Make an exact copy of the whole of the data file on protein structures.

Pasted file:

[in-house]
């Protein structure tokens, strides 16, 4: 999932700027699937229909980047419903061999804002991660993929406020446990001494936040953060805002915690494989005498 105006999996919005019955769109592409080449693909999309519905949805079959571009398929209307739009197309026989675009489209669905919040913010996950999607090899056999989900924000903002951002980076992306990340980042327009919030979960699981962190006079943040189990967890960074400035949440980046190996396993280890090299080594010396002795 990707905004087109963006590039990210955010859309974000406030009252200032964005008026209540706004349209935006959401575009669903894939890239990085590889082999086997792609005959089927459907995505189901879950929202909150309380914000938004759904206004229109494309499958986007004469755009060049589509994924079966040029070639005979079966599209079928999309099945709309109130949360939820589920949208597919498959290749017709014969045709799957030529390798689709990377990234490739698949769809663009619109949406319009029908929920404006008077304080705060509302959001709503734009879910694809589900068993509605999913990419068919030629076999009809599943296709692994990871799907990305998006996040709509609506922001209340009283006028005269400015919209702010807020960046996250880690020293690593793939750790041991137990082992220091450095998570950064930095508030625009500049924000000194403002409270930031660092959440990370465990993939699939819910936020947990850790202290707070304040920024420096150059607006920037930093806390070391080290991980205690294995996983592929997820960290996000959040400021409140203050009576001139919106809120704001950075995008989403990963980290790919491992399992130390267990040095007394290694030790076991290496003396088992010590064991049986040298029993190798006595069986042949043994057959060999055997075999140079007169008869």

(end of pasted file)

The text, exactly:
[in-house]
């Protein structure tokens, strides 16, 4: 999932700027699937229909980047419903061999804002991660993929406020446990001494936040953060805002915690494989005498 105006999996919005019955769109592409080449693909999309519905949805079959571009398929209307739009197309026989675009489209669905919040913010996950999607090899056999989900924000903002951002980076992306990340980042327009919030979960699981962190006079943040189990967890960074400035949440980046190996396993280890090299080594010396002795 990707905004087109963006590039990210955010859309974000406030009252200032964005008026209540706004349209935006959401575009669903894939890239990085590889082999086997792609005959089927459907995505189901879950929202909150309380914000938004759904206004229109494309499958986007004469755009060049589509994924079966040029070639005979079966599209079928999309099945709309109130949360939820589920949208597919498959290749017709014969045709799957030529390798689709990377990234490739698949769809663009619109949406319009029908929920404006008077304080705060509302959001709503734009879910694809589900068993509605999913990419068919030629076999009809599943296709692994990871799907990305998006996040709509609506922001209340009283006028005269400015919209702010807020960046996250880690020293690593793939750790041991137990082992220091450095998570950064930095508030625009500049924000000194403002409270930031660092959440990370465990993939699939819910936020947990850790202290707070304040920024420096150059607006920037930093806390070391080290991980205690294995996983592929997820960290996000959040400021409140203050009576001139919106809120704001950075995008989403990963980290790919491992399992130390267990040095007394290694030790076991290496003396088992010590064991049986040298029993190798006595069986042949043994057959060999055997075999140079007169008869």